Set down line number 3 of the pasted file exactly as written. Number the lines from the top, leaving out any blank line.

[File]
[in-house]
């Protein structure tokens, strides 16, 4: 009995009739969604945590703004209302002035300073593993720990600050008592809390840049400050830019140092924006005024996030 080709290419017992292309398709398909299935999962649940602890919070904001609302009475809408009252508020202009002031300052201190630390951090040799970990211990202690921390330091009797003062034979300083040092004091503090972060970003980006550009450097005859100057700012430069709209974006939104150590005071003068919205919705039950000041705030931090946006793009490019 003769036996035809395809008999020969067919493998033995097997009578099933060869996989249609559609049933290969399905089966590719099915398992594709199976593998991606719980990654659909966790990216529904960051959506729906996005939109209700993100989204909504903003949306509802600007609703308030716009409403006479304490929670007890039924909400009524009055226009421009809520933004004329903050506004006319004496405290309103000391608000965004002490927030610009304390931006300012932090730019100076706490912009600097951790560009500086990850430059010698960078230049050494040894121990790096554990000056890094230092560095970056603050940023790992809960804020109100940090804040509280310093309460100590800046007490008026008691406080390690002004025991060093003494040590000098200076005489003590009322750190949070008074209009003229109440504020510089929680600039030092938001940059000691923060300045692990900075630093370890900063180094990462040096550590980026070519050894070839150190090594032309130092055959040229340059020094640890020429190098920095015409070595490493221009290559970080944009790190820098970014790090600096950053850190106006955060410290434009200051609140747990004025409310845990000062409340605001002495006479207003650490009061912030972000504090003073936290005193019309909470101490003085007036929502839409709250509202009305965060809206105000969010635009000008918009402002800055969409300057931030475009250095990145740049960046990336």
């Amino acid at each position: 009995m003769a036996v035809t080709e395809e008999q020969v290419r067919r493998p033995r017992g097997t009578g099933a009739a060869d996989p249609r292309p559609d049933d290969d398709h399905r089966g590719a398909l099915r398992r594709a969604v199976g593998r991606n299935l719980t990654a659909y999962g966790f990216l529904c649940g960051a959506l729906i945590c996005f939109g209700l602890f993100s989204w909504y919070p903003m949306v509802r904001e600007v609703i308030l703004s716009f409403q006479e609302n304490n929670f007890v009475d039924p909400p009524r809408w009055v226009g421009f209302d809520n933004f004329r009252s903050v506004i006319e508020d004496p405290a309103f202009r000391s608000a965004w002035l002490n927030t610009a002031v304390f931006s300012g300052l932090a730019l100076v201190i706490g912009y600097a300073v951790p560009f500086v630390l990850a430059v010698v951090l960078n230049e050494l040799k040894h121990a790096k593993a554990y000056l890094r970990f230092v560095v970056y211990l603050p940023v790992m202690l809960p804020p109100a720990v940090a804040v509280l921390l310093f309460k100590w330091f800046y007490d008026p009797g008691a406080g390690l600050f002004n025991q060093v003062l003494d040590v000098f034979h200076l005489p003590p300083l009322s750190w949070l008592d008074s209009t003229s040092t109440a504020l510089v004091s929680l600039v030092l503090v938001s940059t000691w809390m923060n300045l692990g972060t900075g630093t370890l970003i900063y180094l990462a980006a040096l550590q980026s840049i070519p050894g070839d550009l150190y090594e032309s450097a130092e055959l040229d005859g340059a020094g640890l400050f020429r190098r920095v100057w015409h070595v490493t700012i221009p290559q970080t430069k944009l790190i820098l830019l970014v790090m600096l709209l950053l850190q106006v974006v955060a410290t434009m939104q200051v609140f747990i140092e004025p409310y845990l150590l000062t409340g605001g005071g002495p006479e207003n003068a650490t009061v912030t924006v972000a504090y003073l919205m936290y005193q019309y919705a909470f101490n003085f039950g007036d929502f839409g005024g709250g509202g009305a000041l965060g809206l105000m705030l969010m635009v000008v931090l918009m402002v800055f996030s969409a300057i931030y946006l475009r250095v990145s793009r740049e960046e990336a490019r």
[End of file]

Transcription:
């Amino acid at each position: 009995m003769a036996v035809t080709e395809e008999q020969v290419r067919r493998p033995r017992g097997t009578g099933a009739a060869d996989p249609r292309p559609d049933d290969d398709h399905r089966g590719a398909l099915r398992r594709a969604v199976g593998r991606n299935l719980t990654a659909y999962g966790f990216l529904c649940g960051a959506l729906i945590c996005f939109g209700l602890f993100s989204w909504y919070p903003m949306v509802r904001e600007v609703i308030l703004s716009f409403q006479e609302n304490n929670f007890v009475d039924p909400p009524r809408w009055v226009g421009f209302d809520n933004f004329r009252s903050v506004i006319e508020d004496p405290a309103f202009r000391s608000a965004w002035l002490n927030t610009a002031v304390f931006s300012g300052l932090a730019l100076v201190i706490g912009y600097a300073v951790p560009f500086v630390l990850a430059v010698v951090l960078n230049e050494l040799k040894h121990a790096k593993a554990y000056l890094r970990f230092v560095v970056y211990l603050p940023v790992m202690l809960p804020p109100a720990v940090a804040v509280l921390l310093f309460k100590w330091f800046y007490d008026p009797g008691a406080g390690l600050f002004n025991q060093v003062l003494d040590v000098f034979h200076l005489p003590p300083l009322s750190w949070l008592d008074s209009t003229s040092t109440a504020l510089v004091s929680l600039v030092l503090v938001s940059t000691w809390m923060n300045l692990g972060t900075g630093t370890l970003i900063y180094l990462a980006a040096l550590q980026s840049i070519p050894g070839d550009l150190y090594e032309s450097a130092e055959l040229d005859g340059a020094g640890l400050f020429r190098r920095v100057w015409h070595v490493t700012i221009p290559q970080t430069k944009l790190i820098l830019l970014v790090m600096l709209l950053l850190q106006v974006v955060a410290t434009m939104q200051v609140f747990i140092e004025p409310y845990l150590l000062t409340g605001g005071g002495p006479e207003n003068a650490t009061v912030t924006v972000a504090y003073l919205m936290y005193q019309y919705a909470f101490n003085f039950g007036d929502f839409g005024g709250g509202g009305a000041l965060g809206l105000m705030l969010m635009v000008v931090l918009m402002v800055f996030s969409a300057i931030y946006l475009r250095v990145s793009r740049e960046e990336a490019r």